Home Region:  Pakistan (South Asia)

Kachi Plain - Chalcolithic

EQ 2020  pk_kachi_ca / PkChalc

The Kachi Plain, in modern-day Pakistan, is hemmed in on two of its three sides by the mountains of Baluchistan, while its southeastern side opens up to the Indus Valley. [1] The earliest evidence for agriculture here was found in Mehrgarh and dates to 7000 BCE. The occupation of the settlement continued throughout the period under consideration here, between the 4th and the 2nd millennia BCE. In the region generally, the number of sites increased, the sites themselves became larger, and they expanded into the Indus Basin; notable sites include Periano Ghundai, Mundigak, Faiz Mohammad, Togau, and Sheri Khan Tarakai. Mehrgarh itself became an important centre for craft production, and excavations suggest increased diversity in burial rites. Agriculture remained the main economic activity in the region and oats, a new variety of barley and two new varieties of bread wheat became new staple cultivars. [2]
Population and political organization
It is not possible to give an accurate estimate of the region’s population at this time, [3] and the size of occupied Mehrgarh is uncertain, as the population shifted over time and part of the site has been cut away by the Bolan River. [4] Similarly, the literature does not provide many clues as to the political organization of Mehrgarh or any other site in the region during this period.

[1]: (Jarrige & Enault 1976, 29) Jarrige, Jean-François, and Jean-François Enault. 1976. “Fouilles de Pirak - Baluchistan.” Arts Asiatiques 32 (1): 29-70. Seshat URL: https://www.zotero.org/groups/1051264/seshat_databank/items/itemKey/Q32UJUPX.

[2]: (McIntosh 2008, 57-61) McIntosh, Jane. 2008. The Ancient Indus Valley. Santa Barbara; Denver; Oxford: ABC-CLIO. Seshat URL: https://www.zotero.org/groups/1051264/seshat_databank/items/itemKey/5P92SHE8.

[3]: (Possehl 1999, 472) Possehl, Gregory L. 1999. Indus Age: The Beginnings. New Delhi: Oxford & IBH Publishing. Seshat URL: https://www.zotero.org/groups/1051264/seshat_databank/items/itemKey/IWNUD7IH.

[4]: (Jarrige 2013, 135-154) Jarrige, J.-F. 2013. Mehrgarh Neolithic. Paris: Éditions de Boccard. Seshat URL: https://www.zotero.org/groups/1051264/seshat_databank/items/itemKey/4MKZA34B.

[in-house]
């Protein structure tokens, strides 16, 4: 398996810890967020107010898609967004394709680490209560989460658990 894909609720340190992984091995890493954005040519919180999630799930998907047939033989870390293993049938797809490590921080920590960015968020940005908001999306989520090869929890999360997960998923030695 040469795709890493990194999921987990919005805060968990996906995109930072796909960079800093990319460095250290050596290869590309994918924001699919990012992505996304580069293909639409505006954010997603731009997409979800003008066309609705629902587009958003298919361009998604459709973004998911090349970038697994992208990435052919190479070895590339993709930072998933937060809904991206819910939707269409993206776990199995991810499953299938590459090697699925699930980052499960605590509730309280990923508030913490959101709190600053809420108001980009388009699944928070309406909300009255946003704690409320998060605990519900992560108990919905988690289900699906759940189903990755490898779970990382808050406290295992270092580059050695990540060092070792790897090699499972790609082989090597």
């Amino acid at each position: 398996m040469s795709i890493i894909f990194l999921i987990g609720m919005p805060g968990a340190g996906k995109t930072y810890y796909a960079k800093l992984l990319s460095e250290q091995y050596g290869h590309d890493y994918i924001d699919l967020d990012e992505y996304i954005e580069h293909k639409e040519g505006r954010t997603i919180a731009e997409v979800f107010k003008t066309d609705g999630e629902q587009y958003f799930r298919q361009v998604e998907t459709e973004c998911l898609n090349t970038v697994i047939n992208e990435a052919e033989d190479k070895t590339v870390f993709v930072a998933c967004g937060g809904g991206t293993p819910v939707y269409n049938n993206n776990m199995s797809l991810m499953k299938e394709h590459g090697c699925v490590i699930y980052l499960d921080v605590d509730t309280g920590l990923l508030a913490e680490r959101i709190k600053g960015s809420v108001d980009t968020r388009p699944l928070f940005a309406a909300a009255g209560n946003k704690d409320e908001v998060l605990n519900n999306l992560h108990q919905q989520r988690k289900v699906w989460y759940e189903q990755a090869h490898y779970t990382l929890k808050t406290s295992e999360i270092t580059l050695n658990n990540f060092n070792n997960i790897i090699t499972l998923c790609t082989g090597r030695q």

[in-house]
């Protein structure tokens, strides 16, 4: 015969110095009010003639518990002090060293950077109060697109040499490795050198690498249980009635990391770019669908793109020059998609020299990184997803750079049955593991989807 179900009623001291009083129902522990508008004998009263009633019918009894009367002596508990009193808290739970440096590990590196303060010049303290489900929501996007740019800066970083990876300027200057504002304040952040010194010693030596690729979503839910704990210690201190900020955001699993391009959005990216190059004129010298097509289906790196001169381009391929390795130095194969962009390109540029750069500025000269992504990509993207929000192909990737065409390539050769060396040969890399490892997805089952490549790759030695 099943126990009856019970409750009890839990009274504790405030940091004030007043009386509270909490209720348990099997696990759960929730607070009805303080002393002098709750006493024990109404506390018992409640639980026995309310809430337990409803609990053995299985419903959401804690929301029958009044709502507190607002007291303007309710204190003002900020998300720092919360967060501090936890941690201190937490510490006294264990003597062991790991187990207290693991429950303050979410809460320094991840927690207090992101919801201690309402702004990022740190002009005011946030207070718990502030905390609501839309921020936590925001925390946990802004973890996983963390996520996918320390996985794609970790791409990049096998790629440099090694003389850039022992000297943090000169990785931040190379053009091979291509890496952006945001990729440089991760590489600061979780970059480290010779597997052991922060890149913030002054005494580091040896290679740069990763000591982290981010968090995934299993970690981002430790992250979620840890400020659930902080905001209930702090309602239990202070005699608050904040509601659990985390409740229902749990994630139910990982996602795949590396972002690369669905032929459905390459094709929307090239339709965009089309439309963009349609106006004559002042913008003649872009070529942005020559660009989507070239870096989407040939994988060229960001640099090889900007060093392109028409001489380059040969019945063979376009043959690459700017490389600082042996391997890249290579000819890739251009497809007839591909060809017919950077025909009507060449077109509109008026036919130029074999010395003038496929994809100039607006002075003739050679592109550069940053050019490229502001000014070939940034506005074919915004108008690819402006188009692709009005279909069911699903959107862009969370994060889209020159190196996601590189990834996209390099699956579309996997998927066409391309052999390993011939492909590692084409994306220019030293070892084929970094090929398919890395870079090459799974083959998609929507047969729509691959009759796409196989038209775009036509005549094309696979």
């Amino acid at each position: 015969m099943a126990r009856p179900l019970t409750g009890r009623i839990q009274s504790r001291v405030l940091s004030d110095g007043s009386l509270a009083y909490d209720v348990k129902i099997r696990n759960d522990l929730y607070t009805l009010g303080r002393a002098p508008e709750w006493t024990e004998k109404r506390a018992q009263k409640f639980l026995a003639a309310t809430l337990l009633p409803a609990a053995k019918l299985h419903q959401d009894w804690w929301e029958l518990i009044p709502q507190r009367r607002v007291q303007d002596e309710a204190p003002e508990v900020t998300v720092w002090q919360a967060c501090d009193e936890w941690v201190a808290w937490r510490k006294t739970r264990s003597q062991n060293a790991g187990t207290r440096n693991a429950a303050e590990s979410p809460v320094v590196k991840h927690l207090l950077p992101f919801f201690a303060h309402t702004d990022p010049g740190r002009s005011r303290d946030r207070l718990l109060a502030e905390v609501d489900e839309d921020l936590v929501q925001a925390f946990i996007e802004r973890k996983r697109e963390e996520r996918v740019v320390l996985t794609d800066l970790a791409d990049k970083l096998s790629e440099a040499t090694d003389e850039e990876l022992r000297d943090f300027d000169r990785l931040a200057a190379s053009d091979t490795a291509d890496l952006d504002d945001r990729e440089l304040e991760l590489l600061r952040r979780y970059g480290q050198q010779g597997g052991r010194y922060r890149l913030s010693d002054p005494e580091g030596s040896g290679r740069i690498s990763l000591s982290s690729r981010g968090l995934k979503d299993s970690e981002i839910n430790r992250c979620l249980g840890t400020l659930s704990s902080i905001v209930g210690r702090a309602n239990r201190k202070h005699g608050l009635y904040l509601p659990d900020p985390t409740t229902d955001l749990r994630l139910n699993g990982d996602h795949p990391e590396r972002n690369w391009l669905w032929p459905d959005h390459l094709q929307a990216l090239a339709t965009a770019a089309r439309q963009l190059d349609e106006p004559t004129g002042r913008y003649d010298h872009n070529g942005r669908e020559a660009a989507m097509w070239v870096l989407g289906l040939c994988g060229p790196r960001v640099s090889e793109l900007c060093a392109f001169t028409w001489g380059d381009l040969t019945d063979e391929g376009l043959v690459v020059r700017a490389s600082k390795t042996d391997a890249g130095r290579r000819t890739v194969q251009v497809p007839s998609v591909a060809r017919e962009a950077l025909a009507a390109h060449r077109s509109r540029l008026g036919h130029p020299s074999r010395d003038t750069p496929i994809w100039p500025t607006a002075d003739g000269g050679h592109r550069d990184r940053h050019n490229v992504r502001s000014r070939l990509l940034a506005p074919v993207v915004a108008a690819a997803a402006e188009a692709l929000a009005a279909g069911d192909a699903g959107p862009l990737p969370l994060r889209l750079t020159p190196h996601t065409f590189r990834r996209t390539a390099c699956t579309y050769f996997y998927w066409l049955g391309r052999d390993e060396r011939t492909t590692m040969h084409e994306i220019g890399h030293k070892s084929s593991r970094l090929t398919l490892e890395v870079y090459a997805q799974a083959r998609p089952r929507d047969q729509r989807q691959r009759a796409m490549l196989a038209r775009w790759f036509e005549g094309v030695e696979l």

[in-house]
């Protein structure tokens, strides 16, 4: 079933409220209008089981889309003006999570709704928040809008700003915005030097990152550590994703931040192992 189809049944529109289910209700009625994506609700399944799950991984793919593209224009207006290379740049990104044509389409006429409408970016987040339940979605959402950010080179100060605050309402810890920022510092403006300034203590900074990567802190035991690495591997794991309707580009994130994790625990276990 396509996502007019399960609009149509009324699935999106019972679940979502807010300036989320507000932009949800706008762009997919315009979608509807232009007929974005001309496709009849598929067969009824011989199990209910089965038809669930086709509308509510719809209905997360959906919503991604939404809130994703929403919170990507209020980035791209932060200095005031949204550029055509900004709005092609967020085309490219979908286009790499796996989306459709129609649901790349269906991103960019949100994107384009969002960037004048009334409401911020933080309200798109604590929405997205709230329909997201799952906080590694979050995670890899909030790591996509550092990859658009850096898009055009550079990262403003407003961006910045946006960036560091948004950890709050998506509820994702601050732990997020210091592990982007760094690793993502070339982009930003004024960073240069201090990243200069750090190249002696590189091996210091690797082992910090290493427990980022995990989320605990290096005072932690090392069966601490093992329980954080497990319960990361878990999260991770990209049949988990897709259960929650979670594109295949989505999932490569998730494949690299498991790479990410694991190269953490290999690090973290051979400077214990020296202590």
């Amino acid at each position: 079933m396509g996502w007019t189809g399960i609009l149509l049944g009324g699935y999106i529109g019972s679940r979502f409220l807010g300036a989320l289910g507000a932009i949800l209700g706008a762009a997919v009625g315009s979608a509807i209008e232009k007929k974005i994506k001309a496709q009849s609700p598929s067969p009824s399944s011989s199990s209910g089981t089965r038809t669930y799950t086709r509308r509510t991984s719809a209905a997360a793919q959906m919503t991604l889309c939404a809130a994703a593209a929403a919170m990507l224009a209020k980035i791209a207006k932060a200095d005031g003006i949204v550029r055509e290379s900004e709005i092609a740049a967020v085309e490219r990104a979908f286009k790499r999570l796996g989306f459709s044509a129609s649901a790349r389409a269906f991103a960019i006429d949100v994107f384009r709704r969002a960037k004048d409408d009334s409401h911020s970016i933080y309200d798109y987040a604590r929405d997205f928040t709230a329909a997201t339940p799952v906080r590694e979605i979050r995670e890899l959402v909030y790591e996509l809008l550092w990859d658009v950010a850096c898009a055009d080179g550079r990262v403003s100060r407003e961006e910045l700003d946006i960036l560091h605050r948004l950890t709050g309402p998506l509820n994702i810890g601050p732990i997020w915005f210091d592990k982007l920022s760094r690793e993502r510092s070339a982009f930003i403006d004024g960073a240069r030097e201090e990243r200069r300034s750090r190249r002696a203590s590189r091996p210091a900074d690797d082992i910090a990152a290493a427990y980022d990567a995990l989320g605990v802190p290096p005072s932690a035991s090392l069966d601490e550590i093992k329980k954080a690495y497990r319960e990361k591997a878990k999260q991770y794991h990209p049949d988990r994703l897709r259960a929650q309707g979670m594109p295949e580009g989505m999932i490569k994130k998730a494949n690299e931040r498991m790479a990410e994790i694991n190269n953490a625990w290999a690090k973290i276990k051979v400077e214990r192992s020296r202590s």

General Variables
Identity and Location
Utm Zone:
42 R  
Original Name:
Kachi Plain - Chalcolithic  
Capital:
not applicable  
Alternative Name:
Mehrgarh III  
Kili Gul Mohammad Period III  
Kili Gul Mohammad Period IV  
Quetta Valley Period H  
Anjira I  
Temporal Bounds
Duration:
[4,000 BCE ➜ 3,200 BCE]  
Political and Cultural Relations
Suprapolity Relations:
none  
Supracultural Entity:
not applicable  
Succeeding Entity:
not applicable  
Relationship to Preceding Entity:
not applicable  
Preceding Entity:
not applicable  
Degree of Centralization:
quasi-polity  
Language
Linguistic Family:
unknown  
Language:
unknown  
Religion
Social Complexity Variables
Social Scale
Population of the Largest Settlement:
[1,200 to 3,700] people  
Hierarchical Complexity
Settlement Hierarchy:
2  
Religious Level:
1  
Military Level:
[0 to 1]  
Administrative Level:
[1 to 2]  
Professions
Professional Soldier:
inferred absent  
Professional Priesthood:
inferred present  
Professional Military Officer:
inferred absent  
Bureaucracy Characteristics
Specialized Government Building:
absent  
Merit Promotion:
absent  
Full Time Bureaucrat:
absent  
Examination System:
absent  
Law
Professional Lawyer:
absent  
Judge:
absent  
Formal Legal Code:
absent  
Court:
absent  
Specialized Buildings: polity owned
Market:
inferred present  
Irrigation System:
inferred present  
Food Storage Site:
unknown  
Drinking Water Supply System:
unknown  
Transport Infrastructure
Road:
unknown  
Port:
absent  
Canal:
unknown  
Bridge:
unknown  
Special-purpose Sites
Mines or Quarry:
inferred present  
Information / Writing System
Written Record:
absent  
Script:
absent  
Phonetic Alphabetic Writing:
absent  
Nonwritten Record:
unknown  
Non Phonetic Writing:
absent  
Mnemonic Device:
unknown  
Information / Kinds of Written Documents
Scientific Literature:
absent  
Sacred Text:
absent  
Religious Literature:
absent  
Practical Literature:
absent  
Philosophy:
absent  
Lists Tables and Classification: